I made some of these from another similar recipe. Unfortunately I managed to rescue only about a dozen as the rest fell apart! Reading this one, I see where I probably went wrong. Will have another go and this time won’t roll them so tightly, and not let the water boil but just simmer. I wondered whether they should have an egg to keep it all together? Anyway the rest wasn’t wasted. My daughter said it was so tasty she ate it all!

  9. Milena Damianova says

    5 stars
    I love this recipe and made it a second time yesterday. My challenge is with the odd shapes of the grape leaves, which I get from jars, as I don’t have a way to get fresh ones here in Boston. I feel like half of the leaves either come in shapes that are completely not able to accommodate a spoon of filling or tear so easily when separated, that I just end up throwing them.
    Any suggestions for the best variety of canned leaves?

    • Tori Avey says

      Usually my local markets don’t have too many options on brands for the leaves. I often run into the problem you are having. I just use the misshapen ones to line the bottom of the pan.

  10. Lama S says

    That’s a great suggestion to use the damaged leaves for lining the pot! We made these all the time growing up, but was never a fan of the scorched ones at the bottom of the pot. Your idea addresses both issues! Thank you Tori Xx

    • patsy says

      5 stars
      I just made these with my own grape leaves, I have three varieties and the leaves differ quite a bit from each vine. My leaves were smaller than those pictured here, so it was hard to roll them up. I sliced a raw potato and put on the bottom of the pan to protect them while cooking and they were easily removed from the pan. Delicious!

  11. SharonsLoveSoup says

    I haven’t had a chance to make this exact recipes yet, however I am a big fan of stuffed grape leaves. I eat them often for lunch with soup or as a quick snack. I am curious to know if you have the nutritional breakdown for this particular recipe. I would appreciate it very much if you are able to provide it! Thank you for your wonderful recipe and photos!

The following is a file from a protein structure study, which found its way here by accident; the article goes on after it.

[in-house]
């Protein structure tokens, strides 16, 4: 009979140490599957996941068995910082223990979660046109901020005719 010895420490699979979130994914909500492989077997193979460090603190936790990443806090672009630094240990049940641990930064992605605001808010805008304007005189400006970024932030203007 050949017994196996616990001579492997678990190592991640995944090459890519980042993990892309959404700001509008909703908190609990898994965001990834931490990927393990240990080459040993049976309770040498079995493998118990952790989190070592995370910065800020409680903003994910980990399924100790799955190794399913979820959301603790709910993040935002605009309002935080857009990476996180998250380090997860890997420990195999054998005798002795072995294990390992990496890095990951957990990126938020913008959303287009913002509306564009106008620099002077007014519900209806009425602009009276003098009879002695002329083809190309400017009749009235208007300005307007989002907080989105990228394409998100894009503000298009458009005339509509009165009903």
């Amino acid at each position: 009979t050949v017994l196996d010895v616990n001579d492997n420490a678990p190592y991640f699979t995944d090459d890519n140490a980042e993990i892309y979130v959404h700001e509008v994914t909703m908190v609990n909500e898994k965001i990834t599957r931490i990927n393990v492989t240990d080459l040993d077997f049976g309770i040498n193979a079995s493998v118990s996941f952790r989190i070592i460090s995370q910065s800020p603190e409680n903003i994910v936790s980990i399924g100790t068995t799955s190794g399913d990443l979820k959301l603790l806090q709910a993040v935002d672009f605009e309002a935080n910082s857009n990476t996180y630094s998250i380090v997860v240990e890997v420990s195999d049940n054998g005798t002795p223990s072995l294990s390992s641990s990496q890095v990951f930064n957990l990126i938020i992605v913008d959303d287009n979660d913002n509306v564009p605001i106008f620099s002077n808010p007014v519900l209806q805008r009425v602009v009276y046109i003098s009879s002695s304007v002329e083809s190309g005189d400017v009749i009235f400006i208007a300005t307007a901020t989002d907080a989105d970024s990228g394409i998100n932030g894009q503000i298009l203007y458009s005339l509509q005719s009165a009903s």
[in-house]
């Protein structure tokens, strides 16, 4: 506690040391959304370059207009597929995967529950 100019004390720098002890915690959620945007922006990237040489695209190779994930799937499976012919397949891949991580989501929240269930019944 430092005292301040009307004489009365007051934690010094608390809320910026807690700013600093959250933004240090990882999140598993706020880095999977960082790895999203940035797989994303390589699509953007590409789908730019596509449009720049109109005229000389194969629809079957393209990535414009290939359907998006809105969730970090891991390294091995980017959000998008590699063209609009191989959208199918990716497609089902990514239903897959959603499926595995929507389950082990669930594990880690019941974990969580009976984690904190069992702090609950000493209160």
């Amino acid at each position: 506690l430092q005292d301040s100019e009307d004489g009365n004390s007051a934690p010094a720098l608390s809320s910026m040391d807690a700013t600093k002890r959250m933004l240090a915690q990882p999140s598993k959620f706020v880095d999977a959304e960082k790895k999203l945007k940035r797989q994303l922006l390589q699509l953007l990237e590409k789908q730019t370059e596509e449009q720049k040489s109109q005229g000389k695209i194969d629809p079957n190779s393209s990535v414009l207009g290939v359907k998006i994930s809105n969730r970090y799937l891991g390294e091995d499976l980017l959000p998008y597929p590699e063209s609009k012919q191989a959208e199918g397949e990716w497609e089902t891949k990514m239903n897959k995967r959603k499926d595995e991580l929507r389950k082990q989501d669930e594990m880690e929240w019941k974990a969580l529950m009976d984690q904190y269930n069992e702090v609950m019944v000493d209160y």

• Ashley at ToriAvey.com says

      Hi Sharon, Tori’s assistant Ashley here. We do not currently have the nutritional breakdown for this recipe.

    • Cynthia Doniger says

      Wayne-You might try using rainbow chard..I’ve seen recipes for films using chard leaves.

    • Julie says

      They can be done with nasturtium leaves. They have a different flavor so may taste better with a somewhat different filling.

    • Colleen says

      Try collard greens. Makes a bigger bundle but very flavorful. You can add smashed up kidney beans or chick peas to it too, and a smudge of tomato paste.

    • Georgia Williams says

      Yes you can I am Greek my mum used white cabbage leaves after removing hard stalks from separated leaves stuck them in a saucepan boil in salted water till pliable but not too soft and stuff enjoy

    • Greta says

      Hi Wayne (better late than never replying!)
      Another alternative is sorrel, which has a lovely lemony taste naturally.

    • Linda Joy Lewis says

      When we lived in San Diego, I used fresh nasturtium leaves from our yard with good results!

    • Ashley at ToriAvey.com says

      Hi Farah, Tori’s assitant Ashley here. Roasting nuts brings out more of their natural flavor and helps them to stay crisp when mixed into filling.